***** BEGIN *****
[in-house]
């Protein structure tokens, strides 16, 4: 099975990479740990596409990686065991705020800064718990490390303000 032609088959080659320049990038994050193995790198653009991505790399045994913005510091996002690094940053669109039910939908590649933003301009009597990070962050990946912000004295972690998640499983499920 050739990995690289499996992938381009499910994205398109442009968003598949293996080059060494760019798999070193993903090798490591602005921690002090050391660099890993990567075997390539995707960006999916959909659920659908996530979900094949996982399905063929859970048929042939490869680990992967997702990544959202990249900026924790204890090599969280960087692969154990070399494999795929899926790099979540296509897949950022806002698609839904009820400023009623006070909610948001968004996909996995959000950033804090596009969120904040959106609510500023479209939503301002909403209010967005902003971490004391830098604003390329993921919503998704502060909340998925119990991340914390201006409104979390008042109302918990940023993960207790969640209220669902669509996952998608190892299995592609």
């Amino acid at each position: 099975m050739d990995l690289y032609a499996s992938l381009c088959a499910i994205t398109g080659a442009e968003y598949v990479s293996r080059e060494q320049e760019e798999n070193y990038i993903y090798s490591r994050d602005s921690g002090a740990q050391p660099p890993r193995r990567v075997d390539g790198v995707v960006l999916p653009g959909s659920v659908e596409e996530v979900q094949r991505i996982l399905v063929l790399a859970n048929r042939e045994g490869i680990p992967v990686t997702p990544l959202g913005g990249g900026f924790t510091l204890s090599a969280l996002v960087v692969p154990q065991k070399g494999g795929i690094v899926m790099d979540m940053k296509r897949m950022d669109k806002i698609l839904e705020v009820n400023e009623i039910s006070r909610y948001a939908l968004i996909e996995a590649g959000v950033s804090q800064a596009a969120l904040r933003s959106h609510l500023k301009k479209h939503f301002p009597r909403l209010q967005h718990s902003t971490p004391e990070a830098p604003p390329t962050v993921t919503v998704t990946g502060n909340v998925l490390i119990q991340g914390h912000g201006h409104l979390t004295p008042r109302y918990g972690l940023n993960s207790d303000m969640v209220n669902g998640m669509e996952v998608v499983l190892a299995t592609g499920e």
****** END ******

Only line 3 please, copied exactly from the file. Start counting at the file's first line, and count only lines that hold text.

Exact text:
């Amino acid at each position: 099975m050739d990995l690289y032609a499996s992938l381009c088959a499910i994205t398109g080659a442009e968003y598949v990479s293996r080059e060494q320049e760019e798999n070193y990038i993903y090798s490591r994050d602005s921690g002090a740990q050391p660099p890993r193995r990567v075997d390539g790198v995707v960006l999916p653009g959909s659920v659908e596409e996530v979900q094949r991505i996982l399905v063929l790399a859970n048929r042939e045994g490869i680990p992967v990686t997702p990544l959202g913005g990249g900026f924790t510091l204890s090599a969280l996002v960087v692969p154990q065991k070399g494999g795929i690094v899926m790099d979540m940053k296509r897949m950022d669109k806002i698609l839904e705020v009820n400023e009623i039910s006070r909610y948001a939908l968004i996909e996995a590649g959000v950033s804090q800064a596009a969120l904040r933003s959106h609510l500023k301009k479209h939503f301002p009597r909403l209010q967005h718990s902003t971490p004391e990070a830098p604003p390329t962050v993921t919503v998704t990946g502060n909340v998925l490390i119990q991340g914390h912000g201006h409104l979390t004295p008042r109302y918990g972690l940023n993960s207790d303000m969640v209220n669902g998640m669509e996952v998608v499983l190892a299995t592609g499920e």